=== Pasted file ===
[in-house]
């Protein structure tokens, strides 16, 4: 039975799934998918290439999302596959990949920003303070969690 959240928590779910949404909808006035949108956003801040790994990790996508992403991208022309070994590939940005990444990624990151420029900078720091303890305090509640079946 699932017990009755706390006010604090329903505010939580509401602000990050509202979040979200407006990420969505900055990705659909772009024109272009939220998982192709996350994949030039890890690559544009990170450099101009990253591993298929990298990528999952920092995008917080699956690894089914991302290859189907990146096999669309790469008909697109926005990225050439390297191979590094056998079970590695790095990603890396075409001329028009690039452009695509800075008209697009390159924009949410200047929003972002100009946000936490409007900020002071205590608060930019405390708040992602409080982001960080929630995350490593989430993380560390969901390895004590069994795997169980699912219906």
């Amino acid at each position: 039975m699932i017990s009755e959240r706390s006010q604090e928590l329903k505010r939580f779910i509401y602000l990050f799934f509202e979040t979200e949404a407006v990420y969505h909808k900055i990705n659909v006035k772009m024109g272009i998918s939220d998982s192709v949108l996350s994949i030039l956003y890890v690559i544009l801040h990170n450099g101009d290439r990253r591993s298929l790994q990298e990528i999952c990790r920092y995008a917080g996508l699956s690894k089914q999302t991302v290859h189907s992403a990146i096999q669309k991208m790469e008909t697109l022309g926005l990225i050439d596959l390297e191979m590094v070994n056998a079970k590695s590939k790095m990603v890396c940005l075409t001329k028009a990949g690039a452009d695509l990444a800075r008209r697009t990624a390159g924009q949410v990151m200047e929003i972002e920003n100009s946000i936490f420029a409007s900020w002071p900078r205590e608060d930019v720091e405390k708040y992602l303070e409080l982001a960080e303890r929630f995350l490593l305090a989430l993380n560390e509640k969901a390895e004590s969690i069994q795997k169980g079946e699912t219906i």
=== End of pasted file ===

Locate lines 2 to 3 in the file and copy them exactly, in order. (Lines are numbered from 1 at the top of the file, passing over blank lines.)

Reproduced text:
């Protein structure tokens, strides 16, 4: 039975799934998918290439999302596959990949920003303070969690 959240928590779910949404909808006035949108956003801040790994990790996508992403991208022309070994590939940005990444990624990151420029900078720091303890305090509640079946 699932017990009755706390006010604090329903505010939580509401602000990050509202979040979200407006990420969505900055990705659909772009024109272009939220998982192709996350994949030039890890690559544009990170450099101009990253591993298929990298990528999952920092995008917080699956690894089914991302290859189907990146096999669309790469008909697109926005990225050439390297191979590094056998079970590695790095990603890396075409001329028009690039452009695509800075008209697009390159924009949410200047929003972002100009946000936490409007900020002071205590608060930019405390708040992602409080982001960080929630995350490593989430993380560390969901390895004590069994795997169980699912219906």
């Amino acid at each position: 039975m699932i017990s009755e959240r706390s006010q604090e928590l329903k505010r939580f779910i509401y602000l990050f799934f509202e979040t979200e949404a407006v990420y969505h909808k900055i990705n659909v006035k772009m024109g272009i998918s939220d998982s192709v949108l996350s994949i030039l956003y890890v690559i544009l801040h990170n450099g101009d290439r990253r591993s298929l790994q990298e990528i999952c990790r920092y995008a917080g996508l699956s690894k089914q999302t991302v290859h189907s992403a990146i096999q669309k991208m790469e008909t697109l022309g926005l990225i050439d596959l390297e191979m590094v070994n056998a079970k590695s590939k790095m990603v890396c940005l075409t001329k028009a990949g690039a452009d695509l990444a800075r008209r697009t990624a390159g924009q949410v990151m200047e929003i972002e920003n100009s946000i936490f420029a409007s900020w002071p900078r205590e608060d930019v720091e405390k708040y992602l303070e409080l982001a960080e303890r929630f995350l490593l305090a989430l993380n560390e509640k969901a390895e004590s969690i069994q795997k169980g079946e699912t219906i």